The White House said today, "a precipitous collapse of this industry would have a severe impact on our economy,” and added, “it would be irresponsible to further weaken and destabilize our economy at this time." The White House seems to be correct. Do we really understand how interconnected the automotive industry is? How this could effect other large manufactures (including Toyota, Honda, and, more importantly, suppliers and professional services and support companies)? These are unprecedented times in the United States. As a conservative free-market advocate, I hold that we ALL need to take a second look what's going on here and what effect this will have on our lives and the nation. If you think you know it all, think again (and I include myself in that statement).

mark Brown

hey... take a look at my blog.

I agree that we need to save the AUTO companies.
over at my blog I say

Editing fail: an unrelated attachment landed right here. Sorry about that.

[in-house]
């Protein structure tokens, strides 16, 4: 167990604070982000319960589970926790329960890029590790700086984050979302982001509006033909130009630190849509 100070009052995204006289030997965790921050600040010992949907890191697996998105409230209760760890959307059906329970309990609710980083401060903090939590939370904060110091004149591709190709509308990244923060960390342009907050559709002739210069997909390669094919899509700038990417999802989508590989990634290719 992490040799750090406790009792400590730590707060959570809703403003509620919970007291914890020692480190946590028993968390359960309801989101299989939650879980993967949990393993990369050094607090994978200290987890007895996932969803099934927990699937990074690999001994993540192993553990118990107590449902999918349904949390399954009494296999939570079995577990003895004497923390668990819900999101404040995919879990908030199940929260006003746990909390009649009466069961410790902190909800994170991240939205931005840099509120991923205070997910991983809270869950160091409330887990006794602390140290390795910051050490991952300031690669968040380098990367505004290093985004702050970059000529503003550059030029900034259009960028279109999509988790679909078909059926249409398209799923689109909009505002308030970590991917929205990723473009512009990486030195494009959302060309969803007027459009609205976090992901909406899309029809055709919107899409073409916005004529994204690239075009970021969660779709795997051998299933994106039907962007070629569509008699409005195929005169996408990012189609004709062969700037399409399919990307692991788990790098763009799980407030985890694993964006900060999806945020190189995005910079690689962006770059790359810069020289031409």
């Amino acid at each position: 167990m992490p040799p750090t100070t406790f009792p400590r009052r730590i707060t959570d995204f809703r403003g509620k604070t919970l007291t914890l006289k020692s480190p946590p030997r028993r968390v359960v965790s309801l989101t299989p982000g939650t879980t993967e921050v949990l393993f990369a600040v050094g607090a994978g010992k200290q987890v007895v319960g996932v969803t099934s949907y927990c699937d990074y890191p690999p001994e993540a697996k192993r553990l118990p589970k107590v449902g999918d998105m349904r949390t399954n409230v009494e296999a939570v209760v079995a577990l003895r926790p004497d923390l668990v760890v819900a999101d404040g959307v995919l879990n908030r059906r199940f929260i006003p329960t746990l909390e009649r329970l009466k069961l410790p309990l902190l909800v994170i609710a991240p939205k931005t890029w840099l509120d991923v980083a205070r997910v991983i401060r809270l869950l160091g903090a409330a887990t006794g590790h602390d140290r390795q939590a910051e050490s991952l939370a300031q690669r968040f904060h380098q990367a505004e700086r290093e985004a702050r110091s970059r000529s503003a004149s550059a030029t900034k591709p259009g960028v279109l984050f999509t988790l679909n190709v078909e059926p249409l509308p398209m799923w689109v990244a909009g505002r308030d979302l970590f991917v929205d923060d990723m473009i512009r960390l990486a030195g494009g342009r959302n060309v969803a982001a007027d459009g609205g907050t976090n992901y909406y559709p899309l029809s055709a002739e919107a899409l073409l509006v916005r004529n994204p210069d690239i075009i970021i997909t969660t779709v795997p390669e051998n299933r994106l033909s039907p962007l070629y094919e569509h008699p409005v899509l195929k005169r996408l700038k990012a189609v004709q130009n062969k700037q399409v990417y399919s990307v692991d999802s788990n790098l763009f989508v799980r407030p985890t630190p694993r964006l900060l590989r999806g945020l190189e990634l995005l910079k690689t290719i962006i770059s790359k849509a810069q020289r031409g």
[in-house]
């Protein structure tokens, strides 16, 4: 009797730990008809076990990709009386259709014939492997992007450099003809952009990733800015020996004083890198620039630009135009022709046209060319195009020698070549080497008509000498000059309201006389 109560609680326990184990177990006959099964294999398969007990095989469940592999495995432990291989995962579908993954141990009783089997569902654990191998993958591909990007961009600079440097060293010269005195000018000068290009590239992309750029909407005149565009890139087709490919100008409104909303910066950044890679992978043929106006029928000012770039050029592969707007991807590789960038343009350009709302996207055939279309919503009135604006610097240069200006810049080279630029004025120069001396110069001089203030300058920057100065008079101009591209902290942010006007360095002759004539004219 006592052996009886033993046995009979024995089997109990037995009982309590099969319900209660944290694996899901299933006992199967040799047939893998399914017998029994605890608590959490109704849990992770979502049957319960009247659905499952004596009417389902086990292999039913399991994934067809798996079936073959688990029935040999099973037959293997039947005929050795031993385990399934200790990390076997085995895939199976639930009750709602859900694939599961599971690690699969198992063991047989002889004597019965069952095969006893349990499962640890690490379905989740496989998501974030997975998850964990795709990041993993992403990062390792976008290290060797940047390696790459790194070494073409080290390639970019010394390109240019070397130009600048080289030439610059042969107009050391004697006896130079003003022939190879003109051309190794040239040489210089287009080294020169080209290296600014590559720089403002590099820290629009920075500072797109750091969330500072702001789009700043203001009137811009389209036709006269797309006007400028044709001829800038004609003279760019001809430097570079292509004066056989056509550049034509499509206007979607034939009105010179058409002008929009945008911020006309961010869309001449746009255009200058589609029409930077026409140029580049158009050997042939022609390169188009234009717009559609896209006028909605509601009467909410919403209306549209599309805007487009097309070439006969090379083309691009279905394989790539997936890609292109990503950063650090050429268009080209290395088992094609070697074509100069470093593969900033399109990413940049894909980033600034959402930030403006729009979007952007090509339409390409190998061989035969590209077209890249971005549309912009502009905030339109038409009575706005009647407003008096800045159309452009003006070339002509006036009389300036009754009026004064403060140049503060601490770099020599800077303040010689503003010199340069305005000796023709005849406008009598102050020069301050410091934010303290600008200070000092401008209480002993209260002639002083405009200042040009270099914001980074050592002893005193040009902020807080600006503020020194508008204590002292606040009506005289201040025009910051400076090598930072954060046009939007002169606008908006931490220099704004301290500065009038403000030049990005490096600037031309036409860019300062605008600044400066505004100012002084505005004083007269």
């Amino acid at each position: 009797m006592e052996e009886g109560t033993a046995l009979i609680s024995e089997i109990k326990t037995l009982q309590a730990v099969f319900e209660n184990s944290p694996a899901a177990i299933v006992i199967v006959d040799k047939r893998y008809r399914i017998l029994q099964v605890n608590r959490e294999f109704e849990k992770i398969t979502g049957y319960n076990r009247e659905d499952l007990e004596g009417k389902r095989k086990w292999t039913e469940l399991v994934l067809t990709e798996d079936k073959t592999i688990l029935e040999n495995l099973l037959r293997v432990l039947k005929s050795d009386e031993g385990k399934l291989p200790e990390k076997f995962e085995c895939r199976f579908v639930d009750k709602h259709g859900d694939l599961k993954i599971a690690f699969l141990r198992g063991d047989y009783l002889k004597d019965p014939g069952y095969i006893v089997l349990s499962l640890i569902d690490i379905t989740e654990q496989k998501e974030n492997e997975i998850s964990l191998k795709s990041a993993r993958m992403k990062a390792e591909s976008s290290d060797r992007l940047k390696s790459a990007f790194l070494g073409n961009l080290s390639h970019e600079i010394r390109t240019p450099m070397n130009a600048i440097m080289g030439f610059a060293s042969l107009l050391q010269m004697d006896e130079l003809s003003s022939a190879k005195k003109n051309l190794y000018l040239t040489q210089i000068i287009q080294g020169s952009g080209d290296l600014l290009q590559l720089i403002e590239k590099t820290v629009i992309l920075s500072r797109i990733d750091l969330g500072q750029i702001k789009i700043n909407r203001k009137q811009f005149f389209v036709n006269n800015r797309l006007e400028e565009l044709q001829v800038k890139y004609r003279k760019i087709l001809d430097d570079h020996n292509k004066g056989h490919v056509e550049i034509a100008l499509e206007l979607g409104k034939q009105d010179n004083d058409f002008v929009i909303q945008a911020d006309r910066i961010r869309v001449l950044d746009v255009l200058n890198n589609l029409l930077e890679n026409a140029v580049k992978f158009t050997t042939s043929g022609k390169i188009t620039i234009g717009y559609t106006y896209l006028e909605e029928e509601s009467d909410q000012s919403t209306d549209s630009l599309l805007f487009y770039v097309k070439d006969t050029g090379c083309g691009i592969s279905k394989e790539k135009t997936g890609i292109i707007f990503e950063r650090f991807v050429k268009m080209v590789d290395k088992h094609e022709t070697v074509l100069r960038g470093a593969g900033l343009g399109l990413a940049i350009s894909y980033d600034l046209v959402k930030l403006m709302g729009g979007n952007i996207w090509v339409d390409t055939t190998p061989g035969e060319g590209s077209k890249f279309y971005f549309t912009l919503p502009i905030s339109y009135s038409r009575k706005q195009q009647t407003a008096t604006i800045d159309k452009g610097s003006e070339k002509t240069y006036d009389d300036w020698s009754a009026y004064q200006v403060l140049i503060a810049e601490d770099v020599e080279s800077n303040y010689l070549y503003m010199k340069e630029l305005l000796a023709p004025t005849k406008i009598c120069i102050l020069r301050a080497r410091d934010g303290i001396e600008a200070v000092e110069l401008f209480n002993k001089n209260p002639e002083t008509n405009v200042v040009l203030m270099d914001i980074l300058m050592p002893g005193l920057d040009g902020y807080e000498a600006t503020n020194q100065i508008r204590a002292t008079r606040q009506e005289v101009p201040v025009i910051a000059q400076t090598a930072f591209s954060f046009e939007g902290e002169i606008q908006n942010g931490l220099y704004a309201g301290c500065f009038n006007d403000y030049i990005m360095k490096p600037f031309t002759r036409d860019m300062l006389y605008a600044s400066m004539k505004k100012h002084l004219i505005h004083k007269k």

1) save the JOBS and
2) Make the companies GREEN

1) http://sos-newdeal.blogspot.com/2008/12/auto-industry-rest-in-peace.html

2) http://sos-newdeal.blogspot.com/2008/02/proposal-transportation-and-energy.html

But the most important thing we need to do is;

FORCE the auto companies into a PRE-PACKAGED bankruptcy.
(the WARRANTY issue can very EASILY be taken care of the SAME way your TV is under warranty AN INSURANCE policy)
This pre packaged bankruptcy will last all of one day?

the stakeholders will agree to:
1) government taking over the medical needs of employees
2) Employess will give significant flexibility about health care costs.
3) Shareholders will agree to have government assume a large percentage of stock and ownership
4) DEALER networks (GM: example will go from 7,000 dealers in US to less then 1,000
5) new gm network called "GM", can sell any gm car in their NEWLY reduced line.
6) Newly trimmed companies will take the $$$ given by govenrment to retrain and retool to go into mass transit business.

7) dealers will also re-tool to become local installation/repair/maintenance groups to service the new rail lines

PS: This proposal is mostly from Feb 2008!